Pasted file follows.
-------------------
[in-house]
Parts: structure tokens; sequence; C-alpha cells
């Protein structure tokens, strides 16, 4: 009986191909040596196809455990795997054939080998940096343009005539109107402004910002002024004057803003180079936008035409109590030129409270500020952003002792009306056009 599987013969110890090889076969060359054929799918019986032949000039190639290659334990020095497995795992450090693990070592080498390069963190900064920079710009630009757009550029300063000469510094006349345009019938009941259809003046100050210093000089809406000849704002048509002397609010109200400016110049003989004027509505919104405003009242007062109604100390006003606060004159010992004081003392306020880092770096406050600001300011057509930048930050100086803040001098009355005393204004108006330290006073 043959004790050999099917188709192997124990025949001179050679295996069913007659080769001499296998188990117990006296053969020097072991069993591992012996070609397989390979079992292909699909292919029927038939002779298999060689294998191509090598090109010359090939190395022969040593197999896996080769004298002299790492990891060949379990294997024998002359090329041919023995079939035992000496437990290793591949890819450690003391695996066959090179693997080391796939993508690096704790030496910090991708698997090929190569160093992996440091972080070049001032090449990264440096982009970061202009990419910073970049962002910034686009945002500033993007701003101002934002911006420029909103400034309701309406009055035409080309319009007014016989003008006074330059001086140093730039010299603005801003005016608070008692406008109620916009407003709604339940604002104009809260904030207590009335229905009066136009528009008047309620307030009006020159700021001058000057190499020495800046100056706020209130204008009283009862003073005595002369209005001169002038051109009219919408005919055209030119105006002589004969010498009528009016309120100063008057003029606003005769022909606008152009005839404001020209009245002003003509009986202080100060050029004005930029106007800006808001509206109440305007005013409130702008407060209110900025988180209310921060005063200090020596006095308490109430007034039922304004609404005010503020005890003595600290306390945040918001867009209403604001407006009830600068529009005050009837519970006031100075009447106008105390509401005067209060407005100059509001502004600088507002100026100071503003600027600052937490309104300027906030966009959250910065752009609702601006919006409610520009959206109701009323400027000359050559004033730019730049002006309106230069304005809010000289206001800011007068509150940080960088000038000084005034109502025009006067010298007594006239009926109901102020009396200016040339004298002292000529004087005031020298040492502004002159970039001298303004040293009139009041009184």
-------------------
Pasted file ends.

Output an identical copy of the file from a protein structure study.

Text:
[in-house]
Parts: structure tokens; sequence; C-alpha cells
């Protein structure tokens, strides 16, 4: 009986191909040596196809455990795997054939080998940096343009005539109107402004910002002024004057803003180079936008035409109590030129409270500020952003002792009306056009 599987013969110890090889076969060359054929799918019986032949000039190639290659334990020095497995795992450090693990070592080498390069963190900064920079710009630009757009550029300063000469510094006349345009019938009941259809003046100050210093000089809406000849704002048509002397609010109200400016110049003989004027509505919104405003009242007062109604100390006003606060004159010992004081003392306020880092770096406050600001300011057509930048930050100086803040001098009355005393204004108006330290006073 043959004790050999099917188709192997124990025949001179050679295996069913007659080769001499296998188990117990006296053969020097072991069993591992012996070609397989390979079992292909699909292919029927038939002779298999060689294998191509090598090109010359090939190395022969040593197999896996080769004298002299790492990891060949379990294997024998002359090329041919023995079939035992000496437990290793591949890819450690003391695996066959090179693997080391796939993508690096704790030496910090991708698997090929190569160093992996440091972080070049001032090449990264440096982009970061202009990419910073970049962002910034686009945002500033993007701003101002934002911006420029909103400034309701309406009055035409080309319009007014016989003008006074330059001086140093730039010299603005801003005016608070008692406008109620916009407003709604339940604002104009809260904030207590009335229905009066136009528009008047309620307030009006020159700021001058000057190499020495800046100056706020209130204008009283009862003073005595002369209005001169002038051109009219919408005919055209030119105006002589004969010498009528009016309120100063008057003029606003005769022909606008152009005839404001020209009245002003003509009986202080100060050029004005930029106007800006808001509206109440305007005013409130702008407060209110900025988180209310921060005063200090020596006095308490109430007034039922304004609404005010503020005890003595600290306390945040918001867009209403604001407006009830600068529009005050009837519970006031100075009447106008105390509401005067209060407005100059509001502004600088507002100026100071503003600027600052937490309104300027906030966009959250910065752009609702601006919006409610520009959206109701009323400027000359050559004033730019730049002006309106230069304005809010000289206001800011007068509150940080960088000038000084005034109502025009006067010298007594006239009926109901102020009396200016040339004298002292000529004087005031020298040492502004002159970039001298303004040293009139009041009184």